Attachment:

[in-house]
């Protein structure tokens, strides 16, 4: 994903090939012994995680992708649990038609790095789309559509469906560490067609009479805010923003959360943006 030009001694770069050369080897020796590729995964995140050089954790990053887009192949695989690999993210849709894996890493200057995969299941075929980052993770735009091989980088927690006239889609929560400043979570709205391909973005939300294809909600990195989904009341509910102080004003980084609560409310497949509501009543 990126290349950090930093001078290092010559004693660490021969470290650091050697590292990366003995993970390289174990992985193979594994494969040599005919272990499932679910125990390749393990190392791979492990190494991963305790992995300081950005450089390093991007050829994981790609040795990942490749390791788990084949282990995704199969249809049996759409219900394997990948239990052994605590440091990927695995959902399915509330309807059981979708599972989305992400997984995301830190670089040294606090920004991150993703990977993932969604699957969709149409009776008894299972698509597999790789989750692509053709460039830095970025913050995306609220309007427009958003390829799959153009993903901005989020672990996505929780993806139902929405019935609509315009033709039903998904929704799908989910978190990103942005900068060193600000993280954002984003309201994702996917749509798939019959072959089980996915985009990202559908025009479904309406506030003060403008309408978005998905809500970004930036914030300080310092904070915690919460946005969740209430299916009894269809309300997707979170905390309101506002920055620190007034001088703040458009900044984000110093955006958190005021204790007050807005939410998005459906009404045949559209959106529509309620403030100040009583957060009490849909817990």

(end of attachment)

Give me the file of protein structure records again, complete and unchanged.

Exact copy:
[in-house]
């Protein structure tokens, strides 16, 4: 994903090939012994995680992708649990038609790095789309559509469906560490067609009479805010923003959360943006 030009001694770069050369080897020796590729995964995140050089954790990053887009192949695989690999993210849709894996890493200057995969299941075929980052993770735009091989980088927690006239889609929560400043979570709205391909973005939300294809909600990195989904009341509910102080004003980084609560409310497949509501009543 990126290349950090930093001078290092010559004693660490021969470290650091050697590292990366003995993970390289174990992985193979594994494969040599005919272990499932679910125990390749393990190392791979492990190494991963305790992995300081950005450089390093991007050829994981790609040795990942490749390791788990084949282990995704199969249809049996759409219900394997990948239990052994605590440091990927695995959902399915509330309807059981979708599972989305992400997984995301830190670089040294606090920004991150993703990977993932969604699957969709149409009776008894299972698509597999790789989750692509053709460039830095970025913050995306609220309007427009958003390829799959153009993903901005989020672990996505929780993806139902929405019935609509315009033709039903998904929704799908989910978190990103942005900068060193600000993280954002984003309201994702996917749509798939019959072959089980996915985009990202559908025009479904309406506030003060403008309408978005998905809500970004930036914030300080310092904070915690919460946005969740209430299916009894269809309300997707979170905390309101506002920055620190007034001088703040458009900044984000110093955006958190005021204790007050807005939410998005459906009404045949559209959106529509309620403030100040009583957060009490849909817990």